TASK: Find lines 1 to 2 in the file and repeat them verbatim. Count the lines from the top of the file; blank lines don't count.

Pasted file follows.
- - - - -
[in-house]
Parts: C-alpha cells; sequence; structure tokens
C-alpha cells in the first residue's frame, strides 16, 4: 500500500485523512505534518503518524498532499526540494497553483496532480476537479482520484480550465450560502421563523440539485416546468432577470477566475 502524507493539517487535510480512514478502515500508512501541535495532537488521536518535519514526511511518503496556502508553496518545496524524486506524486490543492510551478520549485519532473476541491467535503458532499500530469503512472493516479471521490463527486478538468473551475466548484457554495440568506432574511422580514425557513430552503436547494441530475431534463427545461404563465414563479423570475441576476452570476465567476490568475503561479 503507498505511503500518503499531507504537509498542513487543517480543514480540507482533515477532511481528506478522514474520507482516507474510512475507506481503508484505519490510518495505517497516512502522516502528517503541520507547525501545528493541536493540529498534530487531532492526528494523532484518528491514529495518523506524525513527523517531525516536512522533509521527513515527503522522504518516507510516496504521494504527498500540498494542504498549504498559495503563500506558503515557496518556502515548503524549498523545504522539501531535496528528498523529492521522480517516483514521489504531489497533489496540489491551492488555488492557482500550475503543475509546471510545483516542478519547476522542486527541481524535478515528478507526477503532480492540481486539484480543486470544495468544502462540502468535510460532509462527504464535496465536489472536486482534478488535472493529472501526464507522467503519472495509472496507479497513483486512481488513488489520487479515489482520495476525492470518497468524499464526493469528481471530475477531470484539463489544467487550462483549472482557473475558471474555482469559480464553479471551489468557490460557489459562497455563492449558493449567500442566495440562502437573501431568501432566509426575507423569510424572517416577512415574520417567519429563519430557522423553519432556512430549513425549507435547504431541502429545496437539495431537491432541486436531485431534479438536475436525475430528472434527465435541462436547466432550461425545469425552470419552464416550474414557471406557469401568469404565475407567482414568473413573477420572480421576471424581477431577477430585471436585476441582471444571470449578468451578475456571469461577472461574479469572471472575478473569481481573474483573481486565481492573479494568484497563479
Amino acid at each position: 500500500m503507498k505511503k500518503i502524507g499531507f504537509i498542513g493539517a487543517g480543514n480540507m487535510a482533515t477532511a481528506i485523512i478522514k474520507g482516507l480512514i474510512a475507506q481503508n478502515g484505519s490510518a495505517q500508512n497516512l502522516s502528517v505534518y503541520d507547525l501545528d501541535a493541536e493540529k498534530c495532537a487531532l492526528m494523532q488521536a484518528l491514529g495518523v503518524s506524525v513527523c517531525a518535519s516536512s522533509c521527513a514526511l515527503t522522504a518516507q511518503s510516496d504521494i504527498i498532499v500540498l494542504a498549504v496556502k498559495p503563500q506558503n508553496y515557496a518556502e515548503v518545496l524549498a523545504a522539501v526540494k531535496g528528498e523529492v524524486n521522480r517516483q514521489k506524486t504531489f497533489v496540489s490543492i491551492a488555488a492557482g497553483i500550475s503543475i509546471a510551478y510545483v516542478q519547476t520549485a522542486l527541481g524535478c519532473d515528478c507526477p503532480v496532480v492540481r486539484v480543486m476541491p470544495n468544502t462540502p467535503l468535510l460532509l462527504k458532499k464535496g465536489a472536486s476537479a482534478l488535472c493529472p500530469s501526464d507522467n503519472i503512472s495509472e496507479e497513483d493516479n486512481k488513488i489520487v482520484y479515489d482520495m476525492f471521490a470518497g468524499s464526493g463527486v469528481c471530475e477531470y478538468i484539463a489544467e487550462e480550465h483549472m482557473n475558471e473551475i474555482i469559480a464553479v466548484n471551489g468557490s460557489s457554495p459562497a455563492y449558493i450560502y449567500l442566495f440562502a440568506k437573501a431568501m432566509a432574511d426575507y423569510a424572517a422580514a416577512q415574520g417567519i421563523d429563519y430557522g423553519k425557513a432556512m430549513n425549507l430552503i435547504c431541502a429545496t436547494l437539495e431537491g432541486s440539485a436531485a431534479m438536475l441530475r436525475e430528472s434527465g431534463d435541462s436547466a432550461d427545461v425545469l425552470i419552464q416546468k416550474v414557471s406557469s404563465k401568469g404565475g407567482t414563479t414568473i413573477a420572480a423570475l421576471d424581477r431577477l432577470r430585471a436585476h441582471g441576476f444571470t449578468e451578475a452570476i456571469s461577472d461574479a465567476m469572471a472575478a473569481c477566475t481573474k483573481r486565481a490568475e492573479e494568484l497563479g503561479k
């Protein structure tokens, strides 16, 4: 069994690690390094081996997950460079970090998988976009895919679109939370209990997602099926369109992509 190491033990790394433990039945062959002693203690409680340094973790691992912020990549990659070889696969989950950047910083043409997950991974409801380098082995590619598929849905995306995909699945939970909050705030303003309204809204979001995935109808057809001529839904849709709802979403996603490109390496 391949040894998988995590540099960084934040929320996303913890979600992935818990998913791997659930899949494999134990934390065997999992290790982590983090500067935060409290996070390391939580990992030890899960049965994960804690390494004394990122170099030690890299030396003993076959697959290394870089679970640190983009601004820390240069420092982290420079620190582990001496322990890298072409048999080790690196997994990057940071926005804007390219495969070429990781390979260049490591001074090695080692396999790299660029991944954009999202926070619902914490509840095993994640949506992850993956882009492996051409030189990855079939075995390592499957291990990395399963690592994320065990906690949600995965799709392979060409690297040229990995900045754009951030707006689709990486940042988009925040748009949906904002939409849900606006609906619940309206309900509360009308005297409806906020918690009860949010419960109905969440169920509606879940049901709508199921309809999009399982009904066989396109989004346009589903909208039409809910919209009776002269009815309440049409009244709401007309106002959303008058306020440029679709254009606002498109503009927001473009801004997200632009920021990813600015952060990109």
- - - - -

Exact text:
[in-house]
Parts: C-alpha cells; sequence; structure tokens